Tuesday, August 27, 2013
In retrospect I think Julia Gillen and I managed to capture something of the essence of microblogging in studying how Twitter was used in what you might now call 'the early days'. But it was still great to see that the paper 'Contact Calls: Twitter as dialogic social and linguistic practice' was the top downloaded article in Language Sciences, and as a special deal it's now available free till 31st October! The paper has a natural partner with one I wrote with Julia Davies on blogging. Both are insider accounts of how we as academics have taken up social media and used it for our own purposes. Trying to describe the approach we used is quite hard - insider account is probably the best, but we've also tried 'dual autoethnography' to try to capture the idea of a parallel and reflexive endeavour. Neither study really has the depth and nuance of autoethnography, but the idea of a two-handed approach in looking at adoption/ early adoption has its advantages. See what you think!
Monday, August 26, 2013
Your books are reading you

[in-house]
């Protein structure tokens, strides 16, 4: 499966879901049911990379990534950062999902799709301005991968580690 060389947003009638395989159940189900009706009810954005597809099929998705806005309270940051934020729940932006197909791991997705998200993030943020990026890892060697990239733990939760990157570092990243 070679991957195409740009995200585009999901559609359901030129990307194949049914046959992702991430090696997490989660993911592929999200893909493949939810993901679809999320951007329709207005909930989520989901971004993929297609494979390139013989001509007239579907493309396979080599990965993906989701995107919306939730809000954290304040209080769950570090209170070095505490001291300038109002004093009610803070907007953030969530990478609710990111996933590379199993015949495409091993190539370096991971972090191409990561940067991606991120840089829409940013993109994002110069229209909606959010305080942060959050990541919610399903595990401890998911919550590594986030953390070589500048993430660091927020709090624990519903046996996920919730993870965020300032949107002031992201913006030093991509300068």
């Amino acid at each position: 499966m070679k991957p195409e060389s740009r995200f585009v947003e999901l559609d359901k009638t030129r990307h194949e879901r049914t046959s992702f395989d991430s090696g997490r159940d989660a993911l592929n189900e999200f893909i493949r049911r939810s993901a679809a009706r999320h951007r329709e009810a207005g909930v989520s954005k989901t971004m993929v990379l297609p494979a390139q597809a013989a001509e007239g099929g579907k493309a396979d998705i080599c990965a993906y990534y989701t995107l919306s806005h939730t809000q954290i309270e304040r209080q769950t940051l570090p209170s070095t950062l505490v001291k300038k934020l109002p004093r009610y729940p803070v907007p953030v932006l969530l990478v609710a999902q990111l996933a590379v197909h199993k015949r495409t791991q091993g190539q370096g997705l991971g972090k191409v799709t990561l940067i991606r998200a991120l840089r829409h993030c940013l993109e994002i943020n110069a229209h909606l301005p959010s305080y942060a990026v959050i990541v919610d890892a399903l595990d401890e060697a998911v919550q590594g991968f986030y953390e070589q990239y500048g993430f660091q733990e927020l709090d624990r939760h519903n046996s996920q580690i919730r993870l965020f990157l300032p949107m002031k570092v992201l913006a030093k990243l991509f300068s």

The flurry of concern over data harvesting has taken up quite a few column inches lately. It seemed that no-one was particularly concerned when Amazon first started recommending books to you, or when it was revealed that Tesco collected smart data on local shopping trends, but now a more general paranoia has set in. This is mass surveillance and where will it all lead, say some; what about personal freedom they ask. Now there's renewed concern that your books are reading you (see here, for example). Electronic devices know where you are, what you bought, what page you're on and so on. Do I care? Not really, to be honest. I don't think I've ever once bought what Amazon recommended - it's clever, but not that clever. After all smart databases are only as good as the people that design them, and I challenge anyone to design one that fits my fickle taste. And if they could design one, I myself would be the first to be interested. The police only seem threatening when you're involved in some wrong doing, and by the same token surveillance only becomes problematic if you've got something to hide. But the root problem lies in those definitions 'wrong doing' and 'something to hide'. If you live in a democratic and genuinely open society those things are relatively unproblematic, reflecting principles like freedom of speech, freedom of movement (and in a market-led economy - freedom to consume), but as soon as that changes, data harvesting turns into surveillance. That's the time to start getting worried.
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